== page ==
A newer addition to the market is the Clever coffee dripper. The Clever is a nice in-between step from the French press to a pourover. It essentially uses the same concept as the French press, but incorporates a filter for easy clean up. Because the grounds are still in full contact with water during the entire brew time, you still obtain the full body that many French press lovers enjoy. However, the use of the filter will remove the grittiness that some have a distaste for. Once the brew time is done, you set the Clever on top of a mug or carafe and the locking mechanism releases the coffee to drain from the bottom. Clean up is as quick as removing the filter and doing a rinse through the brewer.





The Aeropress is a single-cup device that has been lauded for its travel uses. It’s compact, makes coffee quickly, and has even spurned the creation of world championships in its name. Durable plastic materials make the brewer difficult to break and the simplicity of the parts make it easy to customize to your taste preferences. The Aeropress comes with a paper filter, but metal filters are also sold if you prefer a deeper taste to your coffee.







Pour over



The concept behind the pour over consists of hot water being poured over a bed of coffee grounds. The water is constantly flowing through the coffee grounds for continual extraction. There are many types of pour overs on the market today and new ones are often being invented. Cloth or paper filters can be used depending on your taste profile preference.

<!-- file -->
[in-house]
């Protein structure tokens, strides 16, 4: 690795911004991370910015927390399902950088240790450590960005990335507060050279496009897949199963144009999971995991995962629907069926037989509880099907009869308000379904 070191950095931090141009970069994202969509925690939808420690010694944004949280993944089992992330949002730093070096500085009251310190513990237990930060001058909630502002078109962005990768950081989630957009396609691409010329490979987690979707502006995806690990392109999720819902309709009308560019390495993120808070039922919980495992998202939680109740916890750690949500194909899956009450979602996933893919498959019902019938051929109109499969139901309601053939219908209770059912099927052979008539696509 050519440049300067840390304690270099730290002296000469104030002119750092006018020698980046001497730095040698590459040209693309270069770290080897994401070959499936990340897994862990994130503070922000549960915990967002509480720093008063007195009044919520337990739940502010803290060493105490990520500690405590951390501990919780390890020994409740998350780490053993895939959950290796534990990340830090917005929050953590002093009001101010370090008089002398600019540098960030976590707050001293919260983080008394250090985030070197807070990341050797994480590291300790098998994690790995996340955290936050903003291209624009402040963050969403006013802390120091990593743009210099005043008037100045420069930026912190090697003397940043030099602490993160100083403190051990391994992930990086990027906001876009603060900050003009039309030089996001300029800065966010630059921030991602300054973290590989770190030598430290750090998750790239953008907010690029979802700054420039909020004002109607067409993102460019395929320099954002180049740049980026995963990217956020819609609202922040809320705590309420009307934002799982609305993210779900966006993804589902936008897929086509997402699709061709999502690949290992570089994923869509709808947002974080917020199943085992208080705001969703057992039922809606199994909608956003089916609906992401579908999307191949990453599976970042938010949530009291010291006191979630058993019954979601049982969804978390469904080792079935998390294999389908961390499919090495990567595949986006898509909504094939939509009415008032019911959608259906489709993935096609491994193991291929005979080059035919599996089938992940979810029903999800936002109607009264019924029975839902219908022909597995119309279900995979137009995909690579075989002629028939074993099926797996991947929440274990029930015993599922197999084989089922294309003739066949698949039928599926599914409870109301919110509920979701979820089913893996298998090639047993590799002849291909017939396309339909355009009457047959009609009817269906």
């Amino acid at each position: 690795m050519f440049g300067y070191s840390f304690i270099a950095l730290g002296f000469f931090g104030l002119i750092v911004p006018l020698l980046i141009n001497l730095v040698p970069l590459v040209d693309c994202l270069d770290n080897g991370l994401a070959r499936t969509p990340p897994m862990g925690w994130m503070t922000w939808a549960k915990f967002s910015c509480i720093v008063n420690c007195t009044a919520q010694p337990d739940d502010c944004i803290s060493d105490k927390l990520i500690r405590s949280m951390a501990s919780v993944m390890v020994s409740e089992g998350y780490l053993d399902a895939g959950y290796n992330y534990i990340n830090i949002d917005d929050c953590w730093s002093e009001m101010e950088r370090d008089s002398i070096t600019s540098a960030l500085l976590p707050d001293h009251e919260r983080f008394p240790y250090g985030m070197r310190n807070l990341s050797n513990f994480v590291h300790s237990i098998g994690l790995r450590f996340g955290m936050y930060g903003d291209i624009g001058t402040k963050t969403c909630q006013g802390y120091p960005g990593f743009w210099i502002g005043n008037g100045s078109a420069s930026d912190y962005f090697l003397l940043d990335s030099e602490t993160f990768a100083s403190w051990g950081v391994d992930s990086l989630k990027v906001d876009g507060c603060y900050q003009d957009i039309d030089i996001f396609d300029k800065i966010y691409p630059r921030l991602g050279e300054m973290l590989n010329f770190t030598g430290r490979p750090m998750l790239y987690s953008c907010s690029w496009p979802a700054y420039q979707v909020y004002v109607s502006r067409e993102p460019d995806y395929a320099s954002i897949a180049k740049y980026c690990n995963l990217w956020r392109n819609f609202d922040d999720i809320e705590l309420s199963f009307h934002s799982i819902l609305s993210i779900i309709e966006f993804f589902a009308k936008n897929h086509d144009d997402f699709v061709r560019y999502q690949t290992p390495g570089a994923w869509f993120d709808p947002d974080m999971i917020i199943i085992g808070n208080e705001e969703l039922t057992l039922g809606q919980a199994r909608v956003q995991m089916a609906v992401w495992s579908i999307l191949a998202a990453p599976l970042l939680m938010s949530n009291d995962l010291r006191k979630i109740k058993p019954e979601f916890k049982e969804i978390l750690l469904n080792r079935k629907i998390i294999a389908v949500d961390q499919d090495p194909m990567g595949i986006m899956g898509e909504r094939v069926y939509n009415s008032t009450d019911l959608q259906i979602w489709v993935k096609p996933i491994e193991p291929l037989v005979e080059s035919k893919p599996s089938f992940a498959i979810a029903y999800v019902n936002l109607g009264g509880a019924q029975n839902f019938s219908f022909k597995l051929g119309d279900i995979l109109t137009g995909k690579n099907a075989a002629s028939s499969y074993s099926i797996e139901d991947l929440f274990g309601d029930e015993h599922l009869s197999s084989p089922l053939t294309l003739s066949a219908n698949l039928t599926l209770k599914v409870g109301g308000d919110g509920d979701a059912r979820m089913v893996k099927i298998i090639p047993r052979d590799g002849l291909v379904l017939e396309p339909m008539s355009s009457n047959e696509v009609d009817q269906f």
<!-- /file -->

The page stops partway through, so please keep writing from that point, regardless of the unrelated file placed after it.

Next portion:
Among the pour overs we sell on Coffee Kind are: V60, Beehouse, sock pot, and the Chemex. Both the V60 and Beehouse operate with the same concept; the key differences between the two are shape and dripper hole size. The V60 is conical in shape with a large bottom hole while the Beehouse dripper has two flat sides and two smaller bottom holes. These are both fast brew methods with a cleaner taste that can highlight fruiter coffees.





The sock pot and Chemex skew toward the immersion side of the manual scale, because the amount of time water is in contact with coffee is more prolonged. The sock pot employs a cloth filter that allows for a slower drip time. The Chemex is often a favored brew method for the distinctive clarity in the cup. Thick paper filters or a metal KONE can adjust the cleanliness of the coffee.







Siphon



Finally, we have the siphon, in its own category. The siphon can be manipulated in many ways. At its best, the use of a cloth or paper filter can pull out the lighter notes of a delicate coffee. If not used correctly, the coffee can become muddled and burnt. As with other manual brew methods, there are many variables you can control in the siphon, including steep time and temperature.





















































Manual type



Ease of use



Price



Pros



Cons



French press



Easy



$15+



Easy to use



Grittiness can be a deterrent in drinking coffee



Clever



Easy



$20



Easy to use, produces a clean cup, can be used as a pour over



Can still produce a fuller body than preferred



Aeropress



Average



$25.95



Travel-friendly, many ways to customize





V60



Average



$20+



Universally accepted brew device





Bee house



Average



$17



Alternative to V60, easy control





Sock pot



Average



$24.05



Uses cloth filter





Chemex



Average



$36.95



Distinctive clean coffee



Filters out heavier notes of coffee



Siphon



Challenging



$45.65+



Produces a clean, complex cup



Easy to mess up the process






Lastly, note that we offer a series of photographic, method-specific manual brewing guides for your convenience. Here’s to good coffee made with care!